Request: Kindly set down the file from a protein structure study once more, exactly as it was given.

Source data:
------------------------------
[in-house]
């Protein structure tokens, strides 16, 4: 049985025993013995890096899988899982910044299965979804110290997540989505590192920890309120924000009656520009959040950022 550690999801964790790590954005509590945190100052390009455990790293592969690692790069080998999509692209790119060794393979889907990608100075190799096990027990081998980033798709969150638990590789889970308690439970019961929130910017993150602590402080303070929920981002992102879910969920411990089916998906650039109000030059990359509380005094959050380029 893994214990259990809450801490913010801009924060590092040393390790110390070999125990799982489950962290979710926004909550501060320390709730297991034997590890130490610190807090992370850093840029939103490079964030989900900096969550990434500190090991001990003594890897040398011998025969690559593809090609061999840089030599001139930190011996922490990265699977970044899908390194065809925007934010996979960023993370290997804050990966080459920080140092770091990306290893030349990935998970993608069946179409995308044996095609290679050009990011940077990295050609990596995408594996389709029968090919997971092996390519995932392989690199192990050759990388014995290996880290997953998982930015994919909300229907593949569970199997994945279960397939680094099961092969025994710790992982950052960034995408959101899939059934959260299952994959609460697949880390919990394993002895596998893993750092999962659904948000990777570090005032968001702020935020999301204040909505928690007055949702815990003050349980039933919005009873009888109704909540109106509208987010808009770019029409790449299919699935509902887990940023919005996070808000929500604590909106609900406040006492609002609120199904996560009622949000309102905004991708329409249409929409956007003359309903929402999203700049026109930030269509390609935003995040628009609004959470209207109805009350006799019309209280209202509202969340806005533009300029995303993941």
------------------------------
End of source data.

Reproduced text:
[in-house]
């Protein structure tokens, strides 16, 4: 049985025993013995890096899988899982910044299965979804110290997540989505590192920890309120924000009656520009959040950022 550690999801964790790590954005509590945190100052390009455990790293592969690692790069080998999509692209790119060794393979889907990608100075190799096990027990081998980033798709969150638990590789889970308690439970019961929130910017993150602590402080303070929920981002992102879910969920411990089916998906650039109000030059990359509380005094959050380029 893994214990259990809450801490913010801009924060590092040393390790110390070999125990799982489950962290979710926004909550501060320390709730297991034997590890130490610190807090992370850093840029939103490079964030989900900096969550990434500190090991001990003594890897040398011998025969690559593809090609061999840089030599001139930190011996922490990265699977970044899908390194065809925007934010996979960023993370290997804050990966080459920080140092770091990306290893030349990935998970993608069946179409995308044996095609290679050009990011940077990295050609990596995408594996389709029968090919997971092996390519995932392989690199192990050759990388014995290996880290997953998982930015994919909300229907593949569970199997994945279960397939680094099961092969025994710790992982950052960034995408959101899939059934959260299952994959609460697949880390919990394993002895596998893993750092999962659904948000990777570090005032968001702020935020999301204040909505928690007055949702815990003050349980039933919005009873009888109704909540109106509208987010808009770019029409790449299919699935509902887990940023919005996070808000929500604590909106609900406040006492609002609120199904996560009622949000309102905004991708329409249409929409956007003359309903929402999203700049026109930030269509390609935003995040628009609004959470209207109805009350006799019309209280209202509202969340806005533009300029995303993941």